Leading the country in Potemkin bipartisanship this week is Ohio, whose House of Representatives last Wednesday passed a bill that would ban the use of public funds for political purposes, after the Toledo Area Regional Transit Authority did just that in 2007. The bill passed 90-2, but House Republicans shot down an amendment that would allow the recall of public officials. [Columbus Dispatch]
The California Supreme Court is expediting its decision on whether and how to implement new State Senate maps, with a ruling expected by the end of January. It is hoped that by speeding along this ruling, the Court will be able to end the long partisan nightmare that has only exacerbated California’s already deeply-divided political world. [Sacramento Bee]
By Patrick Derocher, on Mon Dec 5, 2011 at 12:30 PM ET
The New York State Legislature will be returning to chambers later this week, though no one seems to know why, or even if there will be any Republicans present.
Following up on a previous Recovering Politician blog post, the New York State Legislature will indeed be returning to chambers this week, though nobody seems quite certain what they’ll be doing. Moreover, only Democrats have promised to come back for further legislative sessions, while no Republicans have said whether they plan on working out the numerous budget issues that continue to face New York State. [NY Daily News]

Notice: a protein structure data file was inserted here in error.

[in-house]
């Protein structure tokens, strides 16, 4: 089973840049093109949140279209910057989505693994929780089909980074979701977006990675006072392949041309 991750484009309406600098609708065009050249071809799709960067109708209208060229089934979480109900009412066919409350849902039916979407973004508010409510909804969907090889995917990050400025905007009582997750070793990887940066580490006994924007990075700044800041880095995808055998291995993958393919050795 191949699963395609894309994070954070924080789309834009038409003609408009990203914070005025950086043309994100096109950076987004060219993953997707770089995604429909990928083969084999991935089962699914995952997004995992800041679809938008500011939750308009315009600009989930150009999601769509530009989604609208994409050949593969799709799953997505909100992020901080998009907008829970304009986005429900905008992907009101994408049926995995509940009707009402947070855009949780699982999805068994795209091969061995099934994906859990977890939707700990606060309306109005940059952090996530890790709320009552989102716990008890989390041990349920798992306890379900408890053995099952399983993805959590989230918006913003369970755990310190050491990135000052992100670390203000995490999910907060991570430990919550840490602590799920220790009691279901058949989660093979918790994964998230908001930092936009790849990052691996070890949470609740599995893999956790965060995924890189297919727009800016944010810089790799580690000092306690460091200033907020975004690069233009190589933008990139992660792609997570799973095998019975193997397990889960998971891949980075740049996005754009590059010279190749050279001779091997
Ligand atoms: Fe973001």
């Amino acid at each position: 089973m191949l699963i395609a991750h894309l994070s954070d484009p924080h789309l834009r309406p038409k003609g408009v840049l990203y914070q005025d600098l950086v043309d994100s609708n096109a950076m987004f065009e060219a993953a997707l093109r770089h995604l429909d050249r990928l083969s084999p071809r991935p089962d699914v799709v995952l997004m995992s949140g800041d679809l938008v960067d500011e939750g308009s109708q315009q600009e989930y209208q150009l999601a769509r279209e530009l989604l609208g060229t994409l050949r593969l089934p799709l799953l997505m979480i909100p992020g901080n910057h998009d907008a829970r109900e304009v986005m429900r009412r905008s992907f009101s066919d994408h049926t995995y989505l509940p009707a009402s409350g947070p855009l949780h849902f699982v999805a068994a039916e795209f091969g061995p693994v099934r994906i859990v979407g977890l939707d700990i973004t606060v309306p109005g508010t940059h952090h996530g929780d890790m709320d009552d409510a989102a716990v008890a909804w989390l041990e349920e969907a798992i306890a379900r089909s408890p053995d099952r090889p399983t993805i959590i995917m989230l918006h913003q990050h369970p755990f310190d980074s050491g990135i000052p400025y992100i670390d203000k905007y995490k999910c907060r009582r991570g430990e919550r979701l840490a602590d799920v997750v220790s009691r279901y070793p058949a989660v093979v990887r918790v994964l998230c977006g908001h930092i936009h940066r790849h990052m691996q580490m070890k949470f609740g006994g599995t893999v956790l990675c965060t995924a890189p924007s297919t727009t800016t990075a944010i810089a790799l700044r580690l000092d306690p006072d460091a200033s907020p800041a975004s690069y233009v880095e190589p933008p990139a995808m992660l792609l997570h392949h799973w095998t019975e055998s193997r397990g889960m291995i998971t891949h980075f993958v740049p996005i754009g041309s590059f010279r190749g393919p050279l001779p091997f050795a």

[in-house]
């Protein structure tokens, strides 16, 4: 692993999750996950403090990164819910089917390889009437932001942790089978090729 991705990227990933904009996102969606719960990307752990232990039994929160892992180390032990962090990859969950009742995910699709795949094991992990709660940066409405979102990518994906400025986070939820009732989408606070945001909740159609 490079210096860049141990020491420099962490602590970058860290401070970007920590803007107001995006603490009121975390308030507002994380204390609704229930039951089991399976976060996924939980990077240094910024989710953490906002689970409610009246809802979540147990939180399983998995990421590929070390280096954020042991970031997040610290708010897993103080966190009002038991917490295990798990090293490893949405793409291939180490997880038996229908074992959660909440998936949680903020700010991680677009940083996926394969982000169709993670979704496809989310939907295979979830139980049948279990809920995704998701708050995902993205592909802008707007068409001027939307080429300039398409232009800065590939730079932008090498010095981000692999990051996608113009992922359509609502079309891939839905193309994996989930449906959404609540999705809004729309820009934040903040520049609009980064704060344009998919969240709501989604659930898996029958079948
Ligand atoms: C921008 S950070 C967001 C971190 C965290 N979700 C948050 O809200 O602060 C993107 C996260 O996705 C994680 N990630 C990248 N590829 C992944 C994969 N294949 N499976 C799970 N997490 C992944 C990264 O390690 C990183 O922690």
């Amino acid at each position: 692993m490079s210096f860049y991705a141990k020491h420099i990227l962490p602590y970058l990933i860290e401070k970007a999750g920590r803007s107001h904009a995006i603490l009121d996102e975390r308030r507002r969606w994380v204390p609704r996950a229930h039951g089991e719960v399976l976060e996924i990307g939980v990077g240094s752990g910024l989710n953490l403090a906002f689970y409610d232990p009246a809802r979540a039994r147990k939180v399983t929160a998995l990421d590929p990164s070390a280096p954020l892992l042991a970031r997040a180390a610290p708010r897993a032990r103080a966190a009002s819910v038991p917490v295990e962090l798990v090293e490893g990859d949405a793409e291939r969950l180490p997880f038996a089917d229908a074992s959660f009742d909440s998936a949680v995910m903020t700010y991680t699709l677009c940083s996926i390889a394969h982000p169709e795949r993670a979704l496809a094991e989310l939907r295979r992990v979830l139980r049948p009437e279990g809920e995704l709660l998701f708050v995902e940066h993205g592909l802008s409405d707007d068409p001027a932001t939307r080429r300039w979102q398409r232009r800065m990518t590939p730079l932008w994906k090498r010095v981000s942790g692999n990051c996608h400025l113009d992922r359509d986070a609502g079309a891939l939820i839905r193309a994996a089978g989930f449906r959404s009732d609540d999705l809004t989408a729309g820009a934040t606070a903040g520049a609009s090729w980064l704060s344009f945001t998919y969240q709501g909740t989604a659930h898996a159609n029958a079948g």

In the story of partisan politics that just wouldn’t die, Wisconsin Republicans are refusing to pay legal expenses incurred by their Democratic colleagues during that state’s public sector union battle. Bob Jambois, a lawyer who represented Assembly Minority Leader Peter Barca, a Kenosha Democrat, says he is owed $15,155 in legal fees, which the State Assembly is obligated to pay. “If we have to pay it, we’ll probably pay it,” Assembly Speaker Jeff Fitzgerald, a Republican representing rural Horicon, was quoted as saying, while not commenting on whether the assembly would pay the fees otherwise. Thus far, the Assembly has paid $294,094 to Michael Best, a lawyer who represented Republicans in that body, in addition to $27,706 to lawyers representing Senate Minority Leader Mark Miller and Secretary of State Douglas LaFollette, both Democrats. [Milwaukee Journal Sentinel]